Sorry Iowa, Trump is For Real
The last time I saw Donald Trump was when he pointed at me in a crowd at the Iowa State Fair in August. He then turned around and pointed up at his helicopter, which was giving children rides over the grounds. If that sounds weird and a bit creepy, it’s because it was.
Things were not any less weird when I attended Iowa’s largest town-hall meeting to see Trump speak on Friday. Let’s start with the playlist. Someone really likes Adele and Elton John’s hit “Rocketman,” because those were played several times each. Adele’s “Skyfall,” specifically, was ironic when it was played to introduce his first speaker: a woman named Tana Goetz from West Des Moines who was the runner up on season three of “The Apprentice.” When The Rolling Stones’ song “Sympathy for the Devil” came over the loudspeakers, I was at a loss for words. I mean, this is just begging for some deeper analysis. Is there a devil in this scenario? Is Trump going to save us from the inevitable falling of the skies? After not-so-veiled threats of steamrolling and stomping on the throats of competitors from his introductory speakers, 45 minutes after he was originally scheduled, and without any answers to these burning questions, Trump walked out to “We’re Not Gonna Take It” by The Twisted Sisters, which may have been more appropriate if the audience was singing at Trump rather than with him. The playlist was either carefully crafted with irony intended, made from Trump’s favorite songs or just completely overlooked in terms of the possible messages the songs could convey.
Trump’s speech appeared to be an eclectic, unorganized collection of talking points he hadn’t really thought through. He hit on ethanol (like the true Iowa politician he says he isn’t) in a broken, awkward statement that ended in stressing the country’s need to stay away from OPEC while never affirming that he actually knows what ethanol and OPEC are. He mentioned the need to save social security and medicare while lowering taxes on the middle class and business and managed to avoid mentioning how these plans would be possible without raising the national debt (which, according to Trump, is between 19 and 21 trillion. Spoiler alert: He’s wrong). Continuing with the theme of questionable statements, one of Trump’s loudest applauses came with a standing ovation following his declaration that we need to stop saying Happy Holidays instead of Merry Christmas (sorry, Starbucks), despite the fact that he’s not necessarily a regular at church.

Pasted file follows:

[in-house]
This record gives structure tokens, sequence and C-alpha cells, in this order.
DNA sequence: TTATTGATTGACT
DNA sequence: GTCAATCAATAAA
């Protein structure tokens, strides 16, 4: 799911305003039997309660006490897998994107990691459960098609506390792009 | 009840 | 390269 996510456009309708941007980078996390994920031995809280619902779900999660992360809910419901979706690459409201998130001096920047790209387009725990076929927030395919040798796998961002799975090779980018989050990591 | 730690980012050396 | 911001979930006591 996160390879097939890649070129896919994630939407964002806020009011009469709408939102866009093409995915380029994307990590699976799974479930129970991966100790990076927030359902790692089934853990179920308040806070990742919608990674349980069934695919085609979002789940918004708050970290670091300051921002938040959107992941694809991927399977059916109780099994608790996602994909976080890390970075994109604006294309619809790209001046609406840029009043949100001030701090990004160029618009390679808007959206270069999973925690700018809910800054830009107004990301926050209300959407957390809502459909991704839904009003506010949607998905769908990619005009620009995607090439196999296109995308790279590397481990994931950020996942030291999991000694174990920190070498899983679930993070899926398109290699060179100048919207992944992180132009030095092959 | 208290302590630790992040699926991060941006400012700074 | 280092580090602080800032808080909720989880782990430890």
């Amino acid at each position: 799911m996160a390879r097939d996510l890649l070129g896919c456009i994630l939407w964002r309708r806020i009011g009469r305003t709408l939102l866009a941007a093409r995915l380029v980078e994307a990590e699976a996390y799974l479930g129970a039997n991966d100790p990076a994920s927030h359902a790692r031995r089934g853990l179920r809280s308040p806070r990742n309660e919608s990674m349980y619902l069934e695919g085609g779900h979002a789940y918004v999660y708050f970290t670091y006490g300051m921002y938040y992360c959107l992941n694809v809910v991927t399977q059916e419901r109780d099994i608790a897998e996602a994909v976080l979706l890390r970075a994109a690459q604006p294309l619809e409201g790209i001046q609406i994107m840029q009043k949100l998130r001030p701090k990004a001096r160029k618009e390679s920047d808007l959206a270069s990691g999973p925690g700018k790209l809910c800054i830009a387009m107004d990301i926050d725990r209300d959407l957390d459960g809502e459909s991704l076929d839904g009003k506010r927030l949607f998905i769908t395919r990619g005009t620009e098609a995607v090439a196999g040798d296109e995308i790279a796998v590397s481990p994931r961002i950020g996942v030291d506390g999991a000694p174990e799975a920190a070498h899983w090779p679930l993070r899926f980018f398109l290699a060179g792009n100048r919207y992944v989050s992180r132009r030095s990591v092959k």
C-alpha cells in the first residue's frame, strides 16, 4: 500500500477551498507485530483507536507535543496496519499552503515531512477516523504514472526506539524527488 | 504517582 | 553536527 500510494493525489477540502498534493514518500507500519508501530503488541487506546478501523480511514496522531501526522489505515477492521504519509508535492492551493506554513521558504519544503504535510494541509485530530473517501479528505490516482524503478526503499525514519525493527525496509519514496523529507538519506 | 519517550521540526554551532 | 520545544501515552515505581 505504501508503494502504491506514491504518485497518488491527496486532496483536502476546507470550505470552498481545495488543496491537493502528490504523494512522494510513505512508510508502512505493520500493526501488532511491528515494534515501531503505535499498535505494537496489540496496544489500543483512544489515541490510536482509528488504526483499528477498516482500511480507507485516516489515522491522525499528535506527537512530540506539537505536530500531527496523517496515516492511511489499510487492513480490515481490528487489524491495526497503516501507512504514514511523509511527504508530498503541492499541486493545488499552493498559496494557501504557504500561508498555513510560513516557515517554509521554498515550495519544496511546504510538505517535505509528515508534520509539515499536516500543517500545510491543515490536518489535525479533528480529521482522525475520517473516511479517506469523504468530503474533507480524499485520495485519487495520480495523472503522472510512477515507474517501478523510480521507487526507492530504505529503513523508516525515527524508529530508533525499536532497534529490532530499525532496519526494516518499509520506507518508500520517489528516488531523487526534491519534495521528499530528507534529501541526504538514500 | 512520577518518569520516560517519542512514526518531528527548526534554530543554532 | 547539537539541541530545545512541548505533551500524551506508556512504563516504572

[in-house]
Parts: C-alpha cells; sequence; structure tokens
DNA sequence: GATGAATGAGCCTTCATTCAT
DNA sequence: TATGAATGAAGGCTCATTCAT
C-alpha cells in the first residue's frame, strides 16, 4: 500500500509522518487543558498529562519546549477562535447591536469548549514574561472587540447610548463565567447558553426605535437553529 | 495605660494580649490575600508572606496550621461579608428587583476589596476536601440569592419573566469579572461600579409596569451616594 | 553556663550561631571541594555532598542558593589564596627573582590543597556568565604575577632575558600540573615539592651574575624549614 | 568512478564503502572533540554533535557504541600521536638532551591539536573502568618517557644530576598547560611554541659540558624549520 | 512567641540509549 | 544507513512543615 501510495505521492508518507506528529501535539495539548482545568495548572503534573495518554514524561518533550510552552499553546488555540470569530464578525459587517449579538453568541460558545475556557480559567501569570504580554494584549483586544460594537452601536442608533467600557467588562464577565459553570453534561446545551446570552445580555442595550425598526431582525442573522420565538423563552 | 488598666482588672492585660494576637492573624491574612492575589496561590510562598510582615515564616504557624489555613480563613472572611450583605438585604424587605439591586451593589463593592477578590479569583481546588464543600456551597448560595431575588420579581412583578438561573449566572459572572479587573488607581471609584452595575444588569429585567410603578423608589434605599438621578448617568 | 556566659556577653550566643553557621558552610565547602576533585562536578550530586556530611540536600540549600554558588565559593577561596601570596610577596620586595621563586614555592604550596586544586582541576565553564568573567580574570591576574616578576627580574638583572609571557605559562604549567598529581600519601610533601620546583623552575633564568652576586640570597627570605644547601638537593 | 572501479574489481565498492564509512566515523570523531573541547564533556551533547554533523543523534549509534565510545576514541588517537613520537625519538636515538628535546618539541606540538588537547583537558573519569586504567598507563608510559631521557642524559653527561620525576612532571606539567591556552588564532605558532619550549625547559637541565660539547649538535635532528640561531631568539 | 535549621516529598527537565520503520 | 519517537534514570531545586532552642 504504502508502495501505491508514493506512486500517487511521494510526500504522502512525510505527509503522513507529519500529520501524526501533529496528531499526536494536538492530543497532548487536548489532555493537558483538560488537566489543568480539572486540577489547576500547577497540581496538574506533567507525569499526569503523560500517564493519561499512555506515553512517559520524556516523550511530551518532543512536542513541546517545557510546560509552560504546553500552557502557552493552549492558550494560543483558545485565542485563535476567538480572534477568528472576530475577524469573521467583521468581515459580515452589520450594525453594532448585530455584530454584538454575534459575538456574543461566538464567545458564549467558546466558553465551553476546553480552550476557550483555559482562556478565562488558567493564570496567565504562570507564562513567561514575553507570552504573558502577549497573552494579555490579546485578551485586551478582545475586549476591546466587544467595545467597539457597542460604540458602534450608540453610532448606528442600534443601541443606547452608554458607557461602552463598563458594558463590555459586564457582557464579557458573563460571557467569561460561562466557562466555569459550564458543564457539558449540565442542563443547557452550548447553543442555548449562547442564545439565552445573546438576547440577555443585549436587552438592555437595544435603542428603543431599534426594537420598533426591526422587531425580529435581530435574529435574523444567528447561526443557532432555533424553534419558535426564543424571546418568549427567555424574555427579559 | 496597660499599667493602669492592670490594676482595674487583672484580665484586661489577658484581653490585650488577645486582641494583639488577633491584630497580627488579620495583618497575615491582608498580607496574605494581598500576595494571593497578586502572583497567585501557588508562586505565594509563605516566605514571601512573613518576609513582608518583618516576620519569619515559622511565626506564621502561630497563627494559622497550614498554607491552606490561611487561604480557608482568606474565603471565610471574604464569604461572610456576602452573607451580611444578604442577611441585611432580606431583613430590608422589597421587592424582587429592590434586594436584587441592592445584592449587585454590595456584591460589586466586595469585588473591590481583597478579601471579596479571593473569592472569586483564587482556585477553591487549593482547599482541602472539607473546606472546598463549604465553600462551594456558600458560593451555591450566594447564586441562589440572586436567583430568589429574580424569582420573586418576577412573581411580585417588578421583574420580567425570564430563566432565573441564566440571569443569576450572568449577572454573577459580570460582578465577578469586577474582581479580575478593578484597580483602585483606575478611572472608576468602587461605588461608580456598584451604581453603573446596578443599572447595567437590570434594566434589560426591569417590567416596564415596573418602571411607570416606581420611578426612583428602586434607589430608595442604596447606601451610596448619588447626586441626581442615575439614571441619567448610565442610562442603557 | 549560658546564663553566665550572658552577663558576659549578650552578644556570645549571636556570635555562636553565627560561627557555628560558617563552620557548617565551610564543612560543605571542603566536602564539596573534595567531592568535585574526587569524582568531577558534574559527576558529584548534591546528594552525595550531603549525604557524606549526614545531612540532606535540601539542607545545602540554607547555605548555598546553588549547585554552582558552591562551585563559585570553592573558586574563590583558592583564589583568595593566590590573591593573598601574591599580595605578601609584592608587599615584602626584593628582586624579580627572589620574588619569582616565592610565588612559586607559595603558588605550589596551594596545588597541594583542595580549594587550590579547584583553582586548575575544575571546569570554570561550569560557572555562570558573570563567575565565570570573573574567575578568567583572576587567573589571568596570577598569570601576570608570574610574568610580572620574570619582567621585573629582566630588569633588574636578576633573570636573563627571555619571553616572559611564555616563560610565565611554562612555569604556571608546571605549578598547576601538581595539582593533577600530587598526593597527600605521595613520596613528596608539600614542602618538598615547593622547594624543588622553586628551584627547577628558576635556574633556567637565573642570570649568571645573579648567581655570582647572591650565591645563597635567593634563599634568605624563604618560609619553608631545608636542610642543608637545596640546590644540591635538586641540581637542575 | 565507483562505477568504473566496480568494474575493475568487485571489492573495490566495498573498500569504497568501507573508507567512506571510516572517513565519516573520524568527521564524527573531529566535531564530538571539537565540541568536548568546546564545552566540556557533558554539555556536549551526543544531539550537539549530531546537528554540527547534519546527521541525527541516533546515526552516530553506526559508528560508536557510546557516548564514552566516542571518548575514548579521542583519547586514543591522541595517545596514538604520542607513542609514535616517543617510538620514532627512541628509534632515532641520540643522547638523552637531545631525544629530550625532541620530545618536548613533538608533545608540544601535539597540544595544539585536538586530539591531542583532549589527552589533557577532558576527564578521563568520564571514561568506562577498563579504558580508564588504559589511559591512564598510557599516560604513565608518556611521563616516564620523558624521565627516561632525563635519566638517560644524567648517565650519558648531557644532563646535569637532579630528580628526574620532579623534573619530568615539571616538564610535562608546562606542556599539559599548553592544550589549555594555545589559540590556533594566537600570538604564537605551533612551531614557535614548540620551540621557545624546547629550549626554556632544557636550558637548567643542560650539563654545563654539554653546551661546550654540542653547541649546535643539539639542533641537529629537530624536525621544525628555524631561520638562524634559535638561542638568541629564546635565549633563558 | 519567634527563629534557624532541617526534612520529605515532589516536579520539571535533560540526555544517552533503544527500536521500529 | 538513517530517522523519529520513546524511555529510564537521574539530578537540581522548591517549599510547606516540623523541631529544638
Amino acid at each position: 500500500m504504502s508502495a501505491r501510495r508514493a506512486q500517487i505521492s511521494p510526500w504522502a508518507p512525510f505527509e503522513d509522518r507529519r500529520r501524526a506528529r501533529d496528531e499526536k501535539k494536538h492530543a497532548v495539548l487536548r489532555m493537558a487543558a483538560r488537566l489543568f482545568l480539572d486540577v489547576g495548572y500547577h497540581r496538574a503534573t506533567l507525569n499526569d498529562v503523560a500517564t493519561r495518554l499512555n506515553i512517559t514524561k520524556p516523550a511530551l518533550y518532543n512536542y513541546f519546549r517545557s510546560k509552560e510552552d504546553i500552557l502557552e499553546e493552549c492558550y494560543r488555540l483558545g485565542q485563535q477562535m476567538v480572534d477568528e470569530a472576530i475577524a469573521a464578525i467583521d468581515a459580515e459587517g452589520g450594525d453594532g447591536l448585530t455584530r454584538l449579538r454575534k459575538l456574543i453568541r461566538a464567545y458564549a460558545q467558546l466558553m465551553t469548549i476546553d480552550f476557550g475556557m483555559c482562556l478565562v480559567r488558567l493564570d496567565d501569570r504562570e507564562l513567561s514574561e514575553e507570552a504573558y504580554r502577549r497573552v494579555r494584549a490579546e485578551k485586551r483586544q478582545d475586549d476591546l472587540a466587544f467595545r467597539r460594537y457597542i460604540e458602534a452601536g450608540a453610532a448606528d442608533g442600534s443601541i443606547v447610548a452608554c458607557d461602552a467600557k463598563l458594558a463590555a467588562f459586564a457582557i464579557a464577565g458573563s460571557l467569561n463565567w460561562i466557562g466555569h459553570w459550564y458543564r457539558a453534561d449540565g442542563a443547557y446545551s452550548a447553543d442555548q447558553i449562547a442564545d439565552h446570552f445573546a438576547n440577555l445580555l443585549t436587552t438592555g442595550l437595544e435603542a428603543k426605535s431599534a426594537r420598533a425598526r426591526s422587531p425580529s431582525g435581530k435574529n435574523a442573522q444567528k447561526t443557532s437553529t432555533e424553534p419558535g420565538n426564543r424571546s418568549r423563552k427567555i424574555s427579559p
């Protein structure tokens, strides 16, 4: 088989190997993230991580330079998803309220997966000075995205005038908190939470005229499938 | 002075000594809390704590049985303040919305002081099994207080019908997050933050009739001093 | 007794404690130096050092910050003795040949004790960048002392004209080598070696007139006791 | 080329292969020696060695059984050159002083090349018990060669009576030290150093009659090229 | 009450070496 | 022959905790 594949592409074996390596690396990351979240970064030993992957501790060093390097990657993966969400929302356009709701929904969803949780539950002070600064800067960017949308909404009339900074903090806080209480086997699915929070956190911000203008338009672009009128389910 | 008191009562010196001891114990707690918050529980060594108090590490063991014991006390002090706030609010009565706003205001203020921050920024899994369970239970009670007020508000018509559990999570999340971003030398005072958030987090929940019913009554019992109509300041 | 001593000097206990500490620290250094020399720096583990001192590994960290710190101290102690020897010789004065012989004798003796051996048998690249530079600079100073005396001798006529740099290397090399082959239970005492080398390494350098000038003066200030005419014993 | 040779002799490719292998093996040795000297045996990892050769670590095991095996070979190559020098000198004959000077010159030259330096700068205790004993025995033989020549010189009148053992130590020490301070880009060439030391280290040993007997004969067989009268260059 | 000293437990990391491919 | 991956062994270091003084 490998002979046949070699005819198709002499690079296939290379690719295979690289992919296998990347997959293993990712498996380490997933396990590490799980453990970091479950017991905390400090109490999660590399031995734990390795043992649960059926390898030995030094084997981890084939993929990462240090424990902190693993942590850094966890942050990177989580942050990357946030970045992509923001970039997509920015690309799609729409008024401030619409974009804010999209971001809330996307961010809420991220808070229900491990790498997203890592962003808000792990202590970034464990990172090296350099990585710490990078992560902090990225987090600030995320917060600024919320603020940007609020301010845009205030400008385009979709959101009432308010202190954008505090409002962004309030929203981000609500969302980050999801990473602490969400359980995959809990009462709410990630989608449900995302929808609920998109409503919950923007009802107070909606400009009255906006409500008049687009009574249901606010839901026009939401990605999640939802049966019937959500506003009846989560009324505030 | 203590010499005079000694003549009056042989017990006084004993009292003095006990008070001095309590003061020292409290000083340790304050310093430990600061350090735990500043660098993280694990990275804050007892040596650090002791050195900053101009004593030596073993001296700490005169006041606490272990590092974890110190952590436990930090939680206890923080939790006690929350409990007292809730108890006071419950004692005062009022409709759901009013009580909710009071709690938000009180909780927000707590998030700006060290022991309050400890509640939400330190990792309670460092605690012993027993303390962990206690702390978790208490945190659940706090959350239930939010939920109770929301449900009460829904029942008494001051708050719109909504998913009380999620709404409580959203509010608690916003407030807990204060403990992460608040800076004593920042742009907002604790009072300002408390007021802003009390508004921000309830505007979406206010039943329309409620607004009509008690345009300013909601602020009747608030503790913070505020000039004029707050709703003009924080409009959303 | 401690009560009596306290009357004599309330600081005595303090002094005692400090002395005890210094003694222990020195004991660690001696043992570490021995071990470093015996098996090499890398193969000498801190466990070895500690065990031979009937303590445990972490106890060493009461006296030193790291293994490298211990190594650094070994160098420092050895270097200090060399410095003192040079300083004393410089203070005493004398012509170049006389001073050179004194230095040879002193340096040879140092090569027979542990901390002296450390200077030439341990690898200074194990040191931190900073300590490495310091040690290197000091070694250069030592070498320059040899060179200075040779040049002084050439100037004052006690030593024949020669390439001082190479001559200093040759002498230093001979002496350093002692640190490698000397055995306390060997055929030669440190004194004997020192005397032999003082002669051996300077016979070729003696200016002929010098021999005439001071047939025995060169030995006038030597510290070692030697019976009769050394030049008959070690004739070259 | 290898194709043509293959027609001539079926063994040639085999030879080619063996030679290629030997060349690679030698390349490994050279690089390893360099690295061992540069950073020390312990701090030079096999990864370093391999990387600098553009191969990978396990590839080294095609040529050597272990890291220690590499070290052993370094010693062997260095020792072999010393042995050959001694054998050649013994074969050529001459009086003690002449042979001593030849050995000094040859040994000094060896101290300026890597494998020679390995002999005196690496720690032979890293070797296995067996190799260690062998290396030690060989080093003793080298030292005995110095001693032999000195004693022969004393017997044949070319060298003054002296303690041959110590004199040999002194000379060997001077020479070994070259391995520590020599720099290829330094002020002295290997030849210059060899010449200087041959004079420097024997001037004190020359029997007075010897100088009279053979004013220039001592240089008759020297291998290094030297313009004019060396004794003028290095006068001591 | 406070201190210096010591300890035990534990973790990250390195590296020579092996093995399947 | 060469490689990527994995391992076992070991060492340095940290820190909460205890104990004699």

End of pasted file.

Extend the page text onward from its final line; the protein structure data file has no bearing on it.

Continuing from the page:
We can’t really blame him for these inaccuracies, though, because he’s just getting this information from random people on his campaign. Several times throughout the night, Trump referenced facts and ideas that people have apparently told him, prefacing them with “this woman” and “a man.” Following these statements, he would clarify with “but who am I to say.” Who is Trump to say? He was the leading Republican candidate in Iowa for several months until just recently, which should mean he’s an authority on political issues. He’s a billionaire businessman, which should mean he has some semblance of economic knowledge. As of October, he was the leading Republican candidate in three key swing states, which should mean a good amount of people were considering him to be a logical choice for president of the United States. If Trump doesn’t think he’s the person to go to for questions on policy and government programs, then what does he think the president of the United States does?
I’ve been pretty critical of Trump, but I no longer view him as the “reality-star candidate.” He actually has some impressive campaign groundwork going in Iowa, and he seems pretty determined to win. Sure, Cruz passed him in the polls (but that’s OK, he loves Cruz, it’s the Des Moines Register he hates), but it’s becoming clear that Trump really isn’t messing around with his campaign. People support him because he’s an outsider, he has bold ideas and quite honestly, they don’t see what harm could come of electing him president of the United States (a simple Google search will help with that). Not to squash any dreams, but if he’s elected, he won’t be an outsider anymore, and those bold, outrageous and unrehearsed ideas of his will almost definitely be curtailed by a team of speech writers. If he wants to be a serious candidate, however, he’s going to need to tell his admiring public how he plans to get Mexico to build that beautiful wall that will stop all alleged criminals and rapists from entering the U.S. without jeopardizing an already pretty fragile relationship.
If Trump really wants to win Iowa, and according to him, that’s the pathway to the White House, he needs to actually formulate some specific plans for how he’s going to Make America Great Again. Because apparently, the sky is falling all around us, and we’re not gonna take that anymore.
LeBlanc is a junior political science and journalism major from Madison, Wisconsin. She’s visited three countries in the last six months and enjoys copious amounts of Netflix, chocolate and bad puns. Follow her on Twitter.